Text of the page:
Baltimore County Council poised to reconsider Towson gas station proposal

Baltimore County officials are poised to reconsider a controversial proposal for a gas station at a highly visible intersection in Towson — a project that's stirred months of protest from residents and strained relationships among politicians who will decide its fate.

The Towson Station project on the site of a former fire station on York Road at Bosley Avenue has residents and business interests debating what's best for what many consider the "gateway" to Towson.


Baltimore County Council members gave a green light last year to developer Caves Valley Partners to take Towson Station through the county development review process. The proposal calls for a Royal Farms gas station and a retail center.

But amid vocal opposition from residents who see the gas station as inappropriate for a marquee location, Towson's representative on the council, David Marks, said last month he had had a change of heart. He pulled his support of the proposal, and now wants to ban the use of gas pumps at the 5.8-acre site.


That move, scheduled to be discussed Tuesday at a council work session, would effectively kill the Royal Farms plan.

Marks had initially backed the Caves Valley plan. His switch is a rare move, one that has some council members undecided how to proceed. In Baltimore County, the council usually defers to the wishes of the council member whose district includes the project.

But that may not be the case this time.

"I'm all for development in the right places, but on the other hand, are all of these community folks right?" said Councilwoman Vicki Almond, a Reisterstown Democrat who said she isn't sure how she'll vote. "Will it have this effect as the gateway of Towson? I don't know."

Opponents of the project are embracing Marks' reversal.

"The Towson community was very vocal in saying, look, we would like to see development at this site, but a gas station is not appropriate here," said Bryan Fischer, president of the Greater Towson Council of Community Associations, an umbrella civic group.

Fischer said he hopes if the council eliminates the gas station, it will force Caves Valley Partners to come up with a proposal that's more acceptable to the community.

"I think the best course of action, really, is going to be coming up with another site plan," he said. "I would work with anyone to come up with a solution that both would be economically viable and acceptable to the community."


Members of the Greater Towson group, as well as another group called the Green Towson Alliance, have led local residents in hammering county officials in opposition to Towson Station through rallies, demonstrations and public testimony.

Their efforts intensified this spring when the county government — which owns the land and is selling it to Caves Valley Partners — cut down about 30 trees. Marks said after that incident that he had been unaware of the county's plan to remove the trees.

Josh Glikin, a West Towson resident involved in the opposition, said he thinks community pressure made a difference.

He said residents made clear that a gas station and $50,000 offered by the developer for community projects didn't meet the standard of a "community benefit" that's required by county law for projects under the planned-unit development process. Caves Valley requested the process because a gas station would not have otherwise been allowed at the site.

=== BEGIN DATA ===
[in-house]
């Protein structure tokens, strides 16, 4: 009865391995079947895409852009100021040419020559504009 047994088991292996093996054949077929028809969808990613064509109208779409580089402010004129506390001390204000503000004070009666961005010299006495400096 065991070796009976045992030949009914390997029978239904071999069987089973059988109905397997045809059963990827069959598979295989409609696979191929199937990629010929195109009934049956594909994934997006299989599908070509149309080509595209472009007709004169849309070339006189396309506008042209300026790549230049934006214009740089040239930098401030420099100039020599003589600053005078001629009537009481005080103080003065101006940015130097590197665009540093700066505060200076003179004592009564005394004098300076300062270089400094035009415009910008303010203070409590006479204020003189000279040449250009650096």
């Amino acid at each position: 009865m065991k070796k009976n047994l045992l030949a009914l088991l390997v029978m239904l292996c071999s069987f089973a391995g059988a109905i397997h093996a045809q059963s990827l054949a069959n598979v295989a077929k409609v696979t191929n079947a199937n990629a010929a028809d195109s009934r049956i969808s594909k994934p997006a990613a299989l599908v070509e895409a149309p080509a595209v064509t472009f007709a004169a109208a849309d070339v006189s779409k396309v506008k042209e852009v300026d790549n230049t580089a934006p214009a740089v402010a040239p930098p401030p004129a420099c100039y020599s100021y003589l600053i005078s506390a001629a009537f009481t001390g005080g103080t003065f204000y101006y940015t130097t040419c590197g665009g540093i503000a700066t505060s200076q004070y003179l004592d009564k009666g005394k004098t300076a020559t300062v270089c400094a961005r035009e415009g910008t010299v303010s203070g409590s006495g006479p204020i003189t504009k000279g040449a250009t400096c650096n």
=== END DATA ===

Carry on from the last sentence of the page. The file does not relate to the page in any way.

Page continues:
"Our councilman has seen the light that this doesn't provide a benefit," Glikin said. "The developer is unwilling to modify the plan in any substantial way to meet the community's desires."

Marks said he saw that the project was headed toward a lengthy and expensive path of appeals and court battles.


"I believe the best way to end years of controversy and litigation is to start over," said the Perry Hall Republican.

He said he's willing to allow Towson Station to keep moving through the process, but without gas pumps.

Representatives of Caves Valley declined comment for this article.

Marks isn't sure how his plan will pay out. Following Tuesday's public hearing, a council vote is scheduled for Aug. 7.

He needs four votes on the seven-member council to eliminate the gas pumps at Towson Station. Some of his colleagues say they're frustrated they're being asked to reverse course on a matter they thought they'd already decided.

"It is sort of like the gift that keeps on giving. Just when you think it's over, it comes back," said Councilman Julian Jones, a Democrat from Woodstock.


Jones said he respects the tradition of letting the local councilman decide such issues, but he's concerned about following Marks in flipping positions on the issue. He said he isn't sure which way he'll vote.

Councilman Wade Kach, a Cockeysville Republican, said he's "definitely supporting" Marks.

Council Chairman Tom Quirk, a Catonsville Democrat, said he will "listen to all sides of the issue and make a decision from there."

The other Republican councilman, Dundalk's Todd Crandell, did not respond to a request for comment Monday. Nor did Councilwoman Cathy Bevins, a Middle River Democrat.

Almond said one voice that's been absent is that of County Executive Kevin Kamenetz, a Democrat considering a run for governor.

"I would have hoped the administration would have gotten into this more and helped," Almond said.


It was Kamenetz who decided in 2012 to sell the Towson fire station and two other county-owned properties. His administration picked Caves Valley and its Royal Farms-anchored proposal as the winning bid.

Kamenetz declined an interview request Monday through a spokeswoman, who said the executive plans to let the council's process play out.